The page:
Sunday, August 7, 2016

The puzzle of God's name finds no solution in the letters

Of all the concepts in the Jewish scriptures, I am always drawn to the ones that pose a puzzle. The best kind of puzzles are the ones that look simple but have a unlimited depth of wisdom or application in them. They can create the illusion of an easy solution but frustrate the unaware novice. I've learned that simple is not easy.

I began as a novice in puzzles being sucked in to the elegance of the proposition. But then the frustration of not finding the easy solution to match an "easy" problem has stuck with me since then. I feel it serves some justice to solve any kind of difficult problem when it arrives in my lap to be able to say that it didn't get the better of me again.

There's the problem in Genesis of where Cain and Seth got their wives. I think that's not the point of the story. The author certainly didn't care. You really can't apply that to your life easily. What about that part where Cain is driven from the land to wander the earth and is afraid? He was afraid of who would kill him. So what other person not in this early tribe was going to kill him? That's not really the point either. I wouldn't be talking to anyone at work about that part. The part about sin and judgment is more important though and does deserve a conversation when it's appropriate.

That four letter word

Another problem that seemed worth some investigation was when Moses asked God for His name.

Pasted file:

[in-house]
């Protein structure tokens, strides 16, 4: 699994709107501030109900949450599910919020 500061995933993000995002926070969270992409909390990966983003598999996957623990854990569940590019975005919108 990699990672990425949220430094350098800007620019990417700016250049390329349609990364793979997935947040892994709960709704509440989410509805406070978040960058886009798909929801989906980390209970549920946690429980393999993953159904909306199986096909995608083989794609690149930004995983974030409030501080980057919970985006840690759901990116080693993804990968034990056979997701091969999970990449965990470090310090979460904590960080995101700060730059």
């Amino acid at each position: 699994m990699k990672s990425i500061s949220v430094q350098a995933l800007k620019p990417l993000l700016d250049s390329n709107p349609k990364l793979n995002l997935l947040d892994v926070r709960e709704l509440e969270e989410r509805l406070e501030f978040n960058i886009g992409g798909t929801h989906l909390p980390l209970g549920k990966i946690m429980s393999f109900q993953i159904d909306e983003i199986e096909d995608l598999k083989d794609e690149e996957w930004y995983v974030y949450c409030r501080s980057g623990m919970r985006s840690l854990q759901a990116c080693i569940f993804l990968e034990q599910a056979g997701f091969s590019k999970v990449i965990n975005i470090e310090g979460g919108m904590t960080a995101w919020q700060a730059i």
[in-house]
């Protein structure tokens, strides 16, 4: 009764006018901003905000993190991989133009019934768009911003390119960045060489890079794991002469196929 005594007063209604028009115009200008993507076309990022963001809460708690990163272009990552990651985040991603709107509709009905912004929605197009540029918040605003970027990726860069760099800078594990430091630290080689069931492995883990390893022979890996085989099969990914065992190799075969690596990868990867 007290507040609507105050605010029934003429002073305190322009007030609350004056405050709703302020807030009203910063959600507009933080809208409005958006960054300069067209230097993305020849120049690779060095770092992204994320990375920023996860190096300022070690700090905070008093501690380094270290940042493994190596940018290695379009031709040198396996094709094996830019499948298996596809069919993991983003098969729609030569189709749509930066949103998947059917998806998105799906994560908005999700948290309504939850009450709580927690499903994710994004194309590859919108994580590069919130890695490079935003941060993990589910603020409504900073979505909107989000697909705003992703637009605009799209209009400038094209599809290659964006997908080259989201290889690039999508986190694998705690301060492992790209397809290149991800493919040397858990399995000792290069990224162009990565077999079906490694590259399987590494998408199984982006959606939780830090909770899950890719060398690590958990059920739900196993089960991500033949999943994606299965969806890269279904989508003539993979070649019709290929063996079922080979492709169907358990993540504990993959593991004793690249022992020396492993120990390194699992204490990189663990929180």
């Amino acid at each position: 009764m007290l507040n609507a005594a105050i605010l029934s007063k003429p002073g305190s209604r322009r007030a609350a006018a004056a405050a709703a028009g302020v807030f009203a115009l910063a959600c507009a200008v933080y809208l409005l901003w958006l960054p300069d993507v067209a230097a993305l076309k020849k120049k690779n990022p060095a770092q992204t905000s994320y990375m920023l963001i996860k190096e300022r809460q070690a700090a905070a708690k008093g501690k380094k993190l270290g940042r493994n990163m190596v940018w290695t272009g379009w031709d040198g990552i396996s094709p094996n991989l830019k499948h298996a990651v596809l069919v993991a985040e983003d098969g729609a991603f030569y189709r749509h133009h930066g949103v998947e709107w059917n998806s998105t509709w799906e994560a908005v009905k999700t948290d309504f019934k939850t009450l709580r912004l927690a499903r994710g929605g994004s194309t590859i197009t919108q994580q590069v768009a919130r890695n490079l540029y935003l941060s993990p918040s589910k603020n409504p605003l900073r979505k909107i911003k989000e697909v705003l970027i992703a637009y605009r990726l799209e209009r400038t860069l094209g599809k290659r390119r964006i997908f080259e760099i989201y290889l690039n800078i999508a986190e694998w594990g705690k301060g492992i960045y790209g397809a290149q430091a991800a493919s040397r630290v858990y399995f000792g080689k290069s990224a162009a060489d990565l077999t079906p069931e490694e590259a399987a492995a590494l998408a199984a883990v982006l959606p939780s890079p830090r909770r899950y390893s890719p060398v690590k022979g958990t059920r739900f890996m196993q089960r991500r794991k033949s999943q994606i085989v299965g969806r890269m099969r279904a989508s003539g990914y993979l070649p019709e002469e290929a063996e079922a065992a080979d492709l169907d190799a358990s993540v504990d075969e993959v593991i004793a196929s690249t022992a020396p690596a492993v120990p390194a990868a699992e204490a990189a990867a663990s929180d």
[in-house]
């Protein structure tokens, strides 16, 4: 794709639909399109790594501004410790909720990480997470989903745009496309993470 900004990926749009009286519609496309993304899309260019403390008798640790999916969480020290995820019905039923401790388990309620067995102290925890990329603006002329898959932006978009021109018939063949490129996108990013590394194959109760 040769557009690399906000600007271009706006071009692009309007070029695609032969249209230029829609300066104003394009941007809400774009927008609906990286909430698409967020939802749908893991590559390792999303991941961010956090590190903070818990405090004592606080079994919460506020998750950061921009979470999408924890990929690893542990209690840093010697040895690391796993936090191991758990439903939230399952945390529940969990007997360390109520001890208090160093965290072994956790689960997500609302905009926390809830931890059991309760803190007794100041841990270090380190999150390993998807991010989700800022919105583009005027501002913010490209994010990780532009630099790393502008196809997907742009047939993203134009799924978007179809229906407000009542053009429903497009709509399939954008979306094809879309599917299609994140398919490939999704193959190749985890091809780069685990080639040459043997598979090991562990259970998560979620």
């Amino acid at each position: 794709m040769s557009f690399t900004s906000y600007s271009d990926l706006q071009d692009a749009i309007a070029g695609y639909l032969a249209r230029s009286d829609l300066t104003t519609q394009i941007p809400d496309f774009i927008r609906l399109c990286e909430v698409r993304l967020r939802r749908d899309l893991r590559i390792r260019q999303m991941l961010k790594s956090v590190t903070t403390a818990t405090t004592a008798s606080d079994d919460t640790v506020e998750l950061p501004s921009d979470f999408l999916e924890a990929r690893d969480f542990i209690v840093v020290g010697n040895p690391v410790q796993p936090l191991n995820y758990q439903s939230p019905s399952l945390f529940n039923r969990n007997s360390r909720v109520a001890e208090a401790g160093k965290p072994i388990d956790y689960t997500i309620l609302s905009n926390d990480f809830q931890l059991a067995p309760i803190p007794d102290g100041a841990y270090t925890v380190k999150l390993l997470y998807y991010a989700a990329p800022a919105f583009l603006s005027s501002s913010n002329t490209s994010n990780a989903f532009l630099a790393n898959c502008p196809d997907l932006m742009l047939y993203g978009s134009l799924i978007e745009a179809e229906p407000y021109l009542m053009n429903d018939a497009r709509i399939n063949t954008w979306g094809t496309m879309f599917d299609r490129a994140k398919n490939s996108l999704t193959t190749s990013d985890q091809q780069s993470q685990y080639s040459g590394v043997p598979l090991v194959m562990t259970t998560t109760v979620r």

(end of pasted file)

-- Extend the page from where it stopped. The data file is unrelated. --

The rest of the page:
They didn't have much in the way of physics terminology back then so the answer of "I'm called the sum total of gravitational potential energy plus internal energy of masses plus electromagnetic radiation" wouldn't have meant much. How do you tell a curious and respectful guy what your basic way to be addressed is if you don't have words for that, especially when you might be mixed up with some pop Egyptian gods?
Then Moses said to God, “If I come to the people of Israel and say to them, ‘The God of your fathers has sent me to you,’ and they ask me, ‘What is his name?’ what shall I say to them?” God said to Moses, “I am who I am.” And he said, “Say this to the people of Israel, ‘I am has sent me to you.’” (Exodus 3:13-14)

I don't think Moses would have cared for the scientific description even if he knew his physics. I don't think that was the point. There's something that Moses wanted to know that wasn't about a definition. In physics, the point of that formula that describes the way things are has to do with conservation of energy where nothing is lost and nothing is gained because we live in a closed system according to the guys who count the beans that control the universe. Not a bad concept for an eternal God. Still not the point.

The tetragrammaton that serves to describe the name of HaShem in the story is a puzzle. People like to go mystical on it with finding gender and creative energy in the letters themselves. People go crazy over not saying the name out of holiness, never using anything but that name out of law abiding third commandment following adherents, to using other pronunciations which is a good compromise hoping that by following both they won't sin. I don't think that's the point.

Avoidance of an answer

Does a person trying to be humble about his nature come off as mysterious because he withholds information? Sometimes, but maybe out of misinterpretation. If the president of a business that isn't recognized by some of the warehouse workers, like on Undercover Boss, gets asked what he does, would it be seen as mysterious for him to describe it as "I get work done occasionally" ? There's a humorous side to the vagueness there. Was God being coy also then by being vague?